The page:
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Letters: Ed reform an attack on unions

Gov. Andrew M. Cuomo address a group during

Gov. Andrew M. Cuomo address a group during a Rotary luncheon in Rochester, N.Y. Wednesday, March 11, 2015. Cuomo and many other Democrats favor changing the age of criminal responsibility to 18, meaning 16- and 17-year-olds would no longer be prosecuted as adults. Credit: AP

Gov. Andrew M. Cuomo's plan to fix our schools isn't designed, as he claims, to help students and teachers ["Cuomo's ed plans stall," News, March 24]. It's a plan to weaken teachers unions by proposing incentives that will ultimately cause discord among teachers and resentment between them and students.

Cuomo made his proposals to attract and keep good teachers. Keep in mind that New York already has certification requirements that are among the toughest in the country. Cuomo proposes:

Full scholarships to top graduates of teachers colleges who go on to serve five years in public schools.

A $20,000 bonus for teachers who perform to a higher standard. Bonuses have the potential to engender grievances and lawsuits by teachers, and to bring discord and resentment among teachers and between teachers and their union. Further, they promote teachers' disdain for students who aren't thought of as working hard enough.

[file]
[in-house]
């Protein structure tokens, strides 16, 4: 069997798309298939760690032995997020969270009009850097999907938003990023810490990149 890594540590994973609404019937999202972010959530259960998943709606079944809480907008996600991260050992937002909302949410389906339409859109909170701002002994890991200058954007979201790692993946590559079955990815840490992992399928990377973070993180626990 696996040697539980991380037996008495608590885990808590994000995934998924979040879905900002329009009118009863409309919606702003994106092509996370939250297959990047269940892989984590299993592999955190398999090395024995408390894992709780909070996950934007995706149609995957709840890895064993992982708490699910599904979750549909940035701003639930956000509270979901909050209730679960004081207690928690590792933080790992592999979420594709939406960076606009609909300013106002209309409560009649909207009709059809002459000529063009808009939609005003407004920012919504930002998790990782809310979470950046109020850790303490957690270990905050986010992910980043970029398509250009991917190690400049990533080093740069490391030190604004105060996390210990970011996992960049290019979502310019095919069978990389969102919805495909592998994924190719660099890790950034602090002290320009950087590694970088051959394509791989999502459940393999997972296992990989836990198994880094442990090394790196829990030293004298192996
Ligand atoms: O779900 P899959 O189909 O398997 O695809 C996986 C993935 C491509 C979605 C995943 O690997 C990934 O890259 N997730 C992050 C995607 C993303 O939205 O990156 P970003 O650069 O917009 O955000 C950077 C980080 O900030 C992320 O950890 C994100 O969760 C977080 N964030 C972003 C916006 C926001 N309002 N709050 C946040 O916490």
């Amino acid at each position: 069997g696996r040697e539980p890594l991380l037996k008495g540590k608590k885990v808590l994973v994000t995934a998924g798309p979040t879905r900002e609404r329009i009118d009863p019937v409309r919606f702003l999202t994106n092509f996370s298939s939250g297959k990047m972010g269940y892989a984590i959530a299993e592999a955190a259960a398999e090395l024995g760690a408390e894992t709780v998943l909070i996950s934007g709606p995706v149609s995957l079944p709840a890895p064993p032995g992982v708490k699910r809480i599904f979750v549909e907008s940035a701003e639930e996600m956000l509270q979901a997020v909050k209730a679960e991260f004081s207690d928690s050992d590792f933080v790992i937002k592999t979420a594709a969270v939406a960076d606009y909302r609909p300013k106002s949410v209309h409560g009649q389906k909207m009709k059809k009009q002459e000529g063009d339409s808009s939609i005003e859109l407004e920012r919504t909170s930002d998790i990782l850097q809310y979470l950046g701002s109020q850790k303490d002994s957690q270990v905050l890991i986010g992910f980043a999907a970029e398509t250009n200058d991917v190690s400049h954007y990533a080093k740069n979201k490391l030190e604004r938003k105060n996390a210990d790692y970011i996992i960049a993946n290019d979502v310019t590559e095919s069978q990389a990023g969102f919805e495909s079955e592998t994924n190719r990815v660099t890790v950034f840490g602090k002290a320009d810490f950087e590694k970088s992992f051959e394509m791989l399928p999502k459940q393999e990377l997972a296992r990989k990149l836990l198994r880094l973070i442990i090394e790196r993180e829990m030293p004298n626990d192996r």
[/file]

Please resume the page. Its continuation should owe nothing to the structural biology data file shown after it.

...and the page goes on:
Making it easier for districts to remove bad and failing teachers. Local school boards and districts already have methods in place. However, Cuomo is calling for students' performance on exams to count for 50 percent of a teacher's evaluation. Imagine the stress on teachers that would be caused by this evaluation plan!

This is a proposal designed to grab more control for Albany.

Stephen Vella, Ronkonkoma

I am appalled at how little our elected local and state representatives act on behalf of the people, but instead cater to the whims of the unions. The education system in this country is failing our next generation, and the elected people simply endorse what the unions want.

The educational unions want to do everything their way and have nobody looking over their shoulders to see what's wrong with the system. They have fought the Common Core standards, testing and ratings so that they can do as they want, good or bad.

Our students and graduates are just not acceptably prepared for the objective testing standards so badly needed to diagnose what is wrong with the education system. College entrants in so many places require remedial reading and math to reach the first ladder of college teaching, yet the professional educators and their unions see nothng wrong with that. They refuse to allow objective rating of teachers, yet they put out their subjective ratings showing nothing wrong -- but the product!

How can the elected representatives ignore what is going on, yet say they are doing their jobs?

William P. Tucker, Huntington


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